How To Tell If You’re A Candidate For LASIK Eye Surgery
If you’re tired of relying on glasses and contact lenses, then LASIK eye surgery may be an excellent option for you. Common vision problems, such as myopia (nearsightedness), hyperopia (farsightedness), and astigmatism (blurred vision at near and far distances), are often the result of an error in how the eye reflects light through the cornea (the transparent layer at the front of the eye). But LASIK works to correct these vision problems by re‑shaping the cornea itself.
LASIK can help transform your daily life by improving your vision. It’s an attractive option because it provides a long‑term solution to vision problems by reducing or eliminating dependency on glasses and contacts. But it’s not only that it rids you of the daily inconveniences of wearing either of the two. Laser eye surgery also helps save you money in the long run, since you no longer need to regularly purchase glasses, contacts, or contact lens solutions.
If you’re considering LASIK eye surgery, the next step is determining your eligibility. During your free, no‑obligation consultation, our team of experts will perform a series of diagnostic tests to confirm your eligibility. Although most people are eligible, should you not be a suitable candidate for LASIK, our team may be able to recommend another vision correction procedure based on your situation.
Below, we discuss what our team looks for when assessing eligibility, and we explain why certain factors may reduce your candidacy, or vice versa. However, the only way to know with certainty if you’re eligible for LASIK or another vision correction procedure is to book a free consultation. Reach out today to take the first steps towards clear vision.
Factors Affecting Your Eligibility For LASIK
The following factors have a bearing on your eligibility for LASIK eye surgery or another vision correction procedure.
The Patient’s Age
The good news is that 90% of individuals between the ages of 18 to 65 are excellent candidates for LASIK eye surgery. In general, individuals under the age of 18 aren’t recommended for LASIK because it’s normal for vision to change up until early adulthood. It’s better to wait until your vision stabilizes.
Similarly, given how vision changes with age, people over 40 may be better suited for a different procedure, such as PresbyVision™, which corrects age‑related up‑close reading vision known as presbyopia. Finally, LASIK isn’t usually recommended for individuals aged 70 and older, who are at a greater risk for cataracts. In such instances, you may be recommended to undergo a lens replacement procedure.
Prescription & Eye Health
Your prescription will also determine whether LASIK is a viable option for you or not. While LASIK can treat a variety of conditions, corneal thickness can be an impediment to the procedure. Our team of experts can determine the thickness of your cornea by taking accurate measurements at your free, in‑clinic consultation.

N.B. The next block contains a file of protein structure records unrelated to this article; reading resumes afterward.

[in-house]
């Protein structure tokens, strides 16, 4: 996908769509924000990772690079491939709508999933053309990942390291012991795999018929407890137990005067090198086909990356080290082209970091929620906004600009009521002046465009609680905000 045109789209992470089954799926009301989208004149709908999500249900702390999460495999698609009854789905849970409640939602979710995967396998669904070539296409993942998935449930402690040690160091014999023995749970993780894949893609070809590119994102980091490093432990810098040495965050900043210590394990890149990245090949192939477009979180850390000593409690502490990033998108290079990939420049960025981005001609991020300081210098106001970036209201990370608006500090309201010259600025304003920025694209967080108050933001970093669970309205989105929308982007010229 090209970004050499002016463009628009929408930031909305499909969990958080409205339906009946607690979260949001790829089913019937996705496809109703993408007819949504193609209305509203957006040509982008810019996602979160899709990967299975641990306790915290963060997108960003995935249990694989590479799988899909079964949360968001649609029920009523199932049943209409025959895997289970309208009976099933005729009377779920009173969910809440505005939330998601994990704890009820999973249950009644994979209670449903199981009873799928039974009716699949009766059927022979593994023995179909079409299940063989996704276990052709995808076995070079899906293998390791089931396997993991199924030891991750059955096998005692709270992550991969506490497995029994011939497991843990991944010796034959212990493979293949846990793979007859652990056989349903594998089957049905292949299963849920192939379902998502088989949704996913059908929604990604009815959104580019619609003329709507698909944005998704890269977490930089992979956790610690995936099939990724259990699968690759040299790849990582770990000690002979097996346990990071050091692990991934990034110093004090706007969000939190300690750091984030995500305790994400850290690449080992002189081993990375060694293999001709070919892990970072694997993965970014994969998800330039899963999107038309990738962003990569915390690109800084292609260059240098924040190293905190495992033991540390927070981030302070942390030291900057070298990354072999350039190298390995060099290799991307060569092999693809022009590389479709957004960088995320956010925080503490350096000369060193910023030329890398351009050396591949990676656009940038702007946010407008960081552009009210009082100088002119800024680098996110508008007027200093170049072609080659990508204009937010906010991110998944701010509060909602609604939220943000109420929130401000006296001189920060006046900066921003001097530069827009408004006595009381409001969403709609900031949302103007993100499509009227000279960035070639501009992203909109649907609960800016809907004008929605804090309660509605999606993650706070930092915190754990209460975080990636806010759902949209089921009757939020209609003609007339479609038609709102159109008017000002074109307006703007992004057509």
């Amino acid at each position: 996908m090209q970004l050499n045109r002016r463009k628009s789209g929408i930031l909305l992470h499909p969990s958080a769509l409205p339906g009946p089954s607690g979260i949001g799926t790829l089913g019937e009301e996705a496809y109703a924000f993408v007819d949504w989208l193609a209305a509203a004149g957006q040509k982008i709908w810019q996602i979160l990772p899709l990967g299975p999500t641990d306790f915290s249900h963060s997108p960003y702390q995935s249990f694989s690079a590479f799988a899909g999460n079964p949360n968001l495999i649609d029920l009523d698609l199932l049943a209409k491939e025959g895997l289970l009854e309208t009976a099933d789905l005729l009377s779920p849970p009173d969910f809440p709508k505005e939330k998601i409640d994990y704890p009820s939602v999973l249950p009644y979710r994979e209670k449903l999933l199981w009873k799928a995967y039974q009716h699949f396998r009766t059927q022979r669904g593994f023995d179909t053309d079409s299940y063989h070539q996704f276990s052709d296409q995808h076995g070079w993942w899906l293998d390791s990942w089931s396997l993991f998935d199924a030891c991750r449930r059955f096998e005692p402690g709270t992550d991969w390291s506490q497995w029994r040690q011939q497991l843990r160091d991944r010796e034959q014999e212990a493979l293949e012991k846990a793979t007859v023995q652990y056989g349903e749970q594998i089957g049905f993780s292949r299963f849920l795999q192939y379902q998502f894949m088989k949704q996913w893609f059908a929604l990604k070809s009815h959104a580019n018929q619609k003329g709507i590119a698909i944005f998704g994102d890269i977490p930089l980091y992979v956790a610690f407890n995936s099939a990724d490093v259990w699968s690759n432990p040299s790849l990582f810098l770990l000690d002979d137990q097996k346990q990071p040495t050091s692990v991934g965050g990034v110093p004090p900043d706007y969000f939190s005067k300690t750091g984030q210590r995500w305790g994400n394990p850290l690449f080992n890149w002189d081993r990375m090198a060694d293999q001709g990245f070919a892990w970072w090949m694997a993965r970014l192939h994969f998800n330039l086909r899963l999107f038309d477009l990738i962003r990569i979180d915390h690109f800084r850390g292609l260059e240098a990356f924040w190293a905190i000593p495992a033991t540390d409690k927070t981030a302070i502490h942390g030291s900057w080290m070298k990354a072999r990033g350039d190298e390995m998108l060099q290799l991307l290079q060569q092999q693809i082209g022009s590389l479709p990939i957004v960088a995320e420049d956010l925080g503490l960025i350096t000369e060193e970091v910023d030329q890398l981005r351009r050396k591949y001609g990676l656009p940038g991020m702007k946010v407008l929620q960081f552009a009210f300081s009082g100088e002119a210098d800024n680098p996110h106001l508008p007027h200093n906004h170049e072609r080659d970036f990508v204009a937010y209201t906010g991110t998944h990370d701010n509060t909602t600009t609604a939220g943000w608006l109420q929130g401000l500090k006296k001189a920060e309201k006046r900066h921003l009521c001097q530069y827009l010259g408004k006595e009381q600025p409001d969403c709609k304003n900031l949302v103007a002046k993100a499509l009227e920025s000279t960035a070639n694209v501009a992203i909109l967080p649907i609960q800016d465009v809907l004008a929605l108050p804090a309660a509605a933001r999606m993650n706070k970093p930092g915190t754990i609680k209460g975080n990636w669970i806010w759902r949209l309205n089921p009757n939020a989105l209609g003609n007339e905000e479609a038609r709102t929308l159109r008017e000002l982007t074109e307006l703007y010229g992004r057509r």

If your cornea is too thin, it may not be possible to create the required flap during the surgery. Most patients need a minimum corneal thickness of 0.5 mm to be eligible for traditional LASIK. But even if your corneas are too thin, there may be other vision correction options that are better suited for your situation.
In these instances, you may be recommended for a photorephractive keratectomy (PRK) procedure, which is an excellent choice for people with thin corneas. This procedure doesn’t require the creation of a flap. Rather, the surgeon removes the surface layer of the cornea (called the epithelium) in order to reshape the cornea.
In addition, certain eye conditions may prevent you from getting LASIK in the short‑term. For example, if you have an eye infection, like conjunctivitis or pink eye, you’ll have to postpone your surgery until after you’ve healed. However, if you have a long‑term eye condition (such as a lazy eye, severe dry eye syndrome, or a muscle imbalance) or suffer from an eye disease (such as keratoconus, glaucoma, cataracts, or another type of corneal disease), you may also be ineligible for LASIK altogether.
Overall Health & Existing Conditions
It’s not only your eye health that determines eligibility for LASIK. Your overall health plays a part, too. All LASIK candidates must be in good health prior to their procedure. Certain health problems may make you ineligible, like uncontrolled diabetes, an autoimmune disease, and collagen vascular disease. You also cannot be taking any medication that compromises your immune response. Otherwise, this can create complications during the healing process.
Similarly, you cannot undergo LASIK if you’re pregnant. This is because, hormonal changes during pregnancy can cause the cornea to change shape, resulting in variations in vision. Sometimes these changes are temporary, but there are instances in which they’re permanent. As such, it’s best to undergo LASIK after pregnancy once your vision is stable in order to ensure the best post-operative results.
The American Academy of Ophthalmology specifically recommends waiting at least a month post‑birth before undergoing any sort of vision correction procedure. There is also limited but compelling research to suggest breastfeeding mothers should also wait to undergo LASIK until after they’ve stopped nursing.
If you want to find out if you’re among the 90% of people between the ages of 18 to 65 who are good candidates for LASIK or one of our alternative procedures, book a free, no‑obligation consultation today. Our team will be happy to determine your candidacy and recommend a procedure that’s best for you.